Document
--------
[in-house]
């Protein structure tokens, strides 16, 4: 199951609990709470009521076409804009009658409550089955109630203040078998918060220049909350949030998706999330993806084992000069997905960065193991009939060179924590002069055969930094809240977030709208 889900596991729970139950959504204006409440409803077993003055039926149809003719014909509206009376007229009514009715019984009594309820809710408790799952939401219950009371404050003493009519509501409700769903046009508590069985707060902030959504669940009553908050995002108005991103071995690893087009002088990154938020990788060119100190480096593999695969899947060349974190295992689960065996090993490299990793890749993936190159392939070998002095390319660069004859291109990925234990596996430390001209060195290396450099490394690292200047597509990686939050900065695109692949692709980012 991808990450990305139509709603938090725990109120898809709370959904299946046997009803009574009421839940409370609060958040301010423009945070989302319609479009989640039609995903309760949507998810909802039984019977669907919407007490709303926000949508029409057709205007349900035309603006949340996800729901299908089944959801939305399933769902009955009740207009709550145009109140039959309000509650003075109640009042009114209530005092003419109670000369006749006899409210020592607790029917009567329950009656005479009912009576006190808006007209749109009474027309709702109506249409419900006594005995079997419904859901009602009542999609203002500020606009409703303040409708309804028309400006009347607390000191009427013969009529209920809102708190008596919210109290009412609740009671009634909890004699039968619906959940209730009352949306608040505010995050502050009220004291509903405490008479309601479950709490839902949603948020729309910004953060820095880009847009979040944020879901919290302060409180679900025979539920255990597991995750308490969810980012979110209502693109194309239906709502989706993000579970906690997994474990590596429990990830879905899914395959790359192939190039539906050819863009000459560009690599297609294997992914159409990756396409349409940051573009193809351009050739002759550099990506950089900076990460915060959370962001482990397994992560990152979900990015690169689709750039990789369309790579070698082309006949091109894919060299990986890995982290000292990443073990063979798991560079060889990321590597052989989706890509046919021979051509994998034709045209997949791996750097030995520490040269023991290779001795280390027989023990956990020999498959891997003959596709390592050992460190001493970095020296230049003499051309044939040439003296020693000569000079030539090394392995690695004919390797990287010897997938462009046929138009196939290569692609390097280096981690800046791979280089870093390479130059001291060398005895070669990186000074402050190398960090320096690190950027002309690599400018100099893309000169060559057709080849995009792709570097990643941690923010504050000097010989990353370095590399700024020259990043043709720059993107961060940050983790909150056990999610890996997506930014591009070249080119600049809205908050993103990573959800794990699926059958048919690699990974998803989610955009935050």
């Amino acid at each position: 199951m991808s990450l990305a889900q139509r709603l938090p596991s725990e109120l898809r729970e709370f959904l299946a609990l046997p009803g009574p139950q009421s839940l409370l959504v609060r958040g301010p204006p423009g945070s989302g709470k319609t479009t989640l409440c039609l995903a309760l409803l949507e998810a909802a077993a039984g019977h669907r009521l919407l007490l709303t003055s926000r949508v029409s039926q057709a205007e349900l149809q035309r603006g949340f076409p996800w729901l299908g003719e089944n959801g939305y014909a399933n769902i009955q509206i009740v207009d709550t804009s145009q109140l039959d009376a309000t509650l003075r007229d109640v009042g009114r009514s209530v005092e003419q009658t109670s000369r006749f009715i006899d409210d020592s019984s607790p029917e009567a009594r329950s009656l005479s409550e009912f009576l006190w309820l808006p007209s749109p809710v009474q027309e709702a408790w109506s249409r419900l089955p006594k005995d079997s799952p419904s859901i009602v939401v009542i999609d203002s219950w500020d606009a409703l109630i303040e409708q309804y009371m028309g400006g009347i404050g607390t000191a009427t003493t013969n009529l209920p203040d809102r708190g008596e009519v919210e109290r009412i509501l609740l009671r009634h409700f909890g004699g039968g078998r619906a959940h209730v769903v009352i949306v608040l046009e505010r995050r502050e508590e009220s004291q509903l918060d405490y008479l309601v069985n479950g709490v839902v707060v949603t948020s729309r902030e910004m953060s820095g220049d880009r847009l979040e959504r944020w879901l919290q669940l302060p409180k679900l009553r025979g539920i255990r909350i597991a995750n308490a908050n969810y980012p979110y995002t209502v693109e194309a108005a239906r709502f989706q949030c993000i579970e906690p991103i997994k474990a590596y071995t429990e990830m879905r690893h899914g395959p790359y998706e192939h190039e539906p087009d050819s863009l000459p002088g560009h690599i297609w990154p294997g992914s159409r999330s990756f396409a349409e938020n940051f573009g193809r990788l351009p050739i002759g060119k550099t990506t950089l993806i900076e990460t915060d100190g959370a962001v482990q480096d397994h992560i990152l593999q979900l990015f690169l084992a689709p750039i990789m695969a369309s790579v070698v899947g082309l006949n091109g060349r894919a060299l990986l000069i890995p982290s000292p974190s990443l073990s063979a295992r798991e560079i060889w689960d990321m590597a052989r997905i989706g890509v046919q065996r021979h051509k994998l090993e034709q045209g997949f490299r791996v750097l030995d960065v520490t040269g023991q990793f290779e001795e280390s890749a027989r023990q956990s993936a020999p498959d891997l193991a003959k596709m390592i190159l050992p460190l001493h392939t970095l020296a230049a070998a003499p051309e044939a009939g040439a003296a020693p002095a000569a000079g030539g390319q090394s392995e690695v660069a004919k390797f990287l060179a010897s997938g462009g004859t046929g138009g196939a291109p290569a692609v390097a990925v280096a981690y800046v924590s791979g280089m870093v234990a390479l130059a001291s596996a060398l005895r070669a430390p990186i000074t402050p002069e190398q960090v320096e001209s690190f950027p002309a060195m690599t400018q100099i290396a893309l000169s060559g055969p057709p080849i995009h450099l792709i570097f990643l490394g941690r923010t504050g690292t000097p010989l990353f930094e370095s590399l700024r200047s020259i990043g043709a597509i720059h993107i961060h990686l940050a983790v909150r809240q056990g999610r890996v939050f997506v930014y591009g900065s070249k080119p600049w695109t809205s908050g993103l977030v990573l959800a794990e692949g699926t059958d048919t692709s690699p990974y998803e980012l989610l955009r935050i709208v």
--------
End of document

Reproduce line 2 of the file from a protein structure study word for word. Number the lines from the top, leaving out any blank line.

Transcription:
């Protein structure tokens, strides 16, 4: 199951609990709470009521076409804009009658409550089955109630203040078998918060220049909350949030998706999330993806084992000069997905960065193991009939060179924590002069055969930094809240977030709208 889900596991729970139950959504204006409440409803077993003055039926149809003719014909509206009376007229009514009715019984009594309820809710408790799952939401219950009371404050003493009519509501409700769903046009508590069985707060902030959504669940009553908050995002108005991103071995690893087009002088990154938020990788060119100190480096593999695969899947060349974190295992689960065996090993490299990793890749993936190159392939070998002095390319660069004859291109990925234990596996430390001209060195290396450099490394690292200047597509990686939050900065695109692949692709980012 991808990450990305139509709603938090725990109120898809709370959904299946046997009803009574009421839940409370609060958040301010423009945070989302319609479009989640039609995903309760949507998810909802039984019977669907919407007490709303926000949508029409057709205007349900035309603006949340996800729901299908089944959801939305399933769902009955009740207009709550145009109140039959309000509650003075109640009042009114209530005092003419109670000369006749006899409210020592607790029917009567329950009656005479009912009576006190808006007209749109009474027309709702109506249409419900006594005995079997419904859901009602009542999609203002500020606009409703303040409708309804028309400006009347607390000191009427013969009529209920809102708190008596919210109290009412609740009671009634909890004699039968619906959940209730009352949306608040505010995050502050009220004291509903405490008479309601479950709490839902949603948020729309910004953060820095880009847009979040944020879901919290302060409180679900025979539920255990597991995750308490969810980012979110209502693109194309239906709502989706993000579970906690997994474990590596429990990830879905899914395959790359192939190039539906050819863009000459560009690599297609294997992914159409990756396409349409940051573009193809351009050739002759550099990506950089900076990460915060959370962001482990397994992560990152979900990015690169689709750039990789369309790579070698082309006949091109894919060299990986890995982290000292990443073990063979798991560079060889990321590597052989989706890509046919021979051509994998034709045209997949791996750097030995520490040269023991290779001795280390027989023990956990020999498959891997003959596709390592050992460190001493970095020296230049003499051309044939040439003296020693000569000079030539090394392995690695004919390797990287010897997938462009046929138009196939290569692609390097280096981690800046791979280089870093390479130059001291060398005895070669990186000074402050190398960090320096690190950027002309690599400018100099893309000169060559057709080849995009792709570097990643941690923010504050000097010989990353370095590399700024020259990043043709720059993107961060940050983790909150056990999610890996997506930014591009070249080119600049809205908050993103990573959800794990699926059958048919690699990974998803989610955009935050």